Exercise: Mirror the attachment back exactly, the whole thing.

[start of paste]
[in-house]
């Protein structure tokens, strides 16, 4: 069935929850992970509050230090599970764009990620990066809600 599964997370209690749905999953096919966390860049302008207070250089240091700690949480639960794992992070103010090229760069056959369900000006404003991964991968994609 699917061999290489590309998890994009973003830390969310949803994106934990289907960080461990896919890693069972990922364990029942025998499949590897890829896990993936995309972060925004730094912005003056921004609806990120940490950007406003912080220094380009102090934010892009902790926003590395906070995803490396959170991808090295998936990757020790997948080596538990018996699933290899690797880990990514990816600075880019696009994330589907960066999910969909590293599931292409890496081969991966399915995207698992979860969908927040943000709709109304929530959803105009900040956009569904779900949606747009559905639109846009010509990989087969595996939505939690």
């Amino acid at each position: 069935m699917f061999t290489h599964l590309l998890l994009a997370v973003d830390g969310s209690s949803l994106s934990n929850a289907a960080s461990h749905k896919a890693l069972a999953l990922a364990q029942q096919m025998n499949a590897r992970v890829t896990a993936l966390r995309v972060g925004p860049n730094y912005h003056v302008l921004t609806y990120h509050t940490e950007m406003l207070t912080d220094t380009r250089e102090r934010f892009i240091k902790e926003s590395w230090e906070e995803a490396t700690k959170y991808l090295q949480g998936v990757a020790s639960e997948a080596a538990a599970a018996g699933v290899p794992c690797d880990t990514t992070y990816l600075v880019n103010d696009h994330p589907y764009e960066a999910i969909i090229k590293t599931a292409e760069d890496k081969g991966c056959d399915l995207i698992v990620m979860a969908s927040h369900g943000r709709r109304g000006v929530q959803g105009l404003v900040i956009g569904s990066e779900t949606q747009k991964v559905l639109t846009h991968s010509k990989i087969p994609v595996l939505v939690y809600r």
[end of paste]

[in-house]
């Protein structure tokens, strides 16, 4: 069935929850992970509050230090599970764009990620990066809600 599964997370209690749905999953096919966390860049302008207070250089240091700690949480639960794992992070103010090229760069056959369900000006404003991964991968994609 699917061999290489590309998890994009973003830390969310949803994106934990289907960080461990896919890693069972990922364990029942025998499949590897890829896990993936995309972060925004730094912005003056921004609806990120940490950007406003912080220094380009102090934010892009902790926003590395906070995803490396959170991808090295998936990757020790997948080596538990018996699933290899690797880990990514990816600075880019696009994330589907960066999910969909590293599931292409890496081969991966399915995207698992979860969908927040943000709709109304929530959803105009900040956009569904779900949606747009559905639109846009010509990989087969595996939505939690």
């Amino acid at each position: 069935m699917f061999t290489h599964l590309l998890l994009a997370v973003d830390g969310s209690s949803l994106s934990n929850a289907a960080s461990h749905k896919a890693l069972a999953l990922a364990q029942q096919m025998n499949a590897r992970v890829t896990a993936l966390r995309v972060g925004p860049n730094y912005h003056v302008l921004t609806y990120h509050t940490e950007m406003l207070t912080d220094t380009r250089e102090r934010f892009i240091k902790e926003s590395w230090e906070e995803a490396t700690k959170y991808l090295q949480g998936v990757a020790s639960e997948a080596a538990a599970a018996g699933v290899p794992c690797d880990t990514t992070y990816l600075v880019n103010d696009h994330p589907y764009e960066a999910i969909i090229k590293t599931a292409e760069d890496k081969g991966c056959d399915l995207i698992v990620m979860a969908s927040h369900g943000r709709r109304g000006v929530q959803g105009l404003v900040i956009g569904s990066e779900t949606q747009k991964v559905l639109t846009h991968s010509k990989i087969p994609v595996l939505v939690y809600r």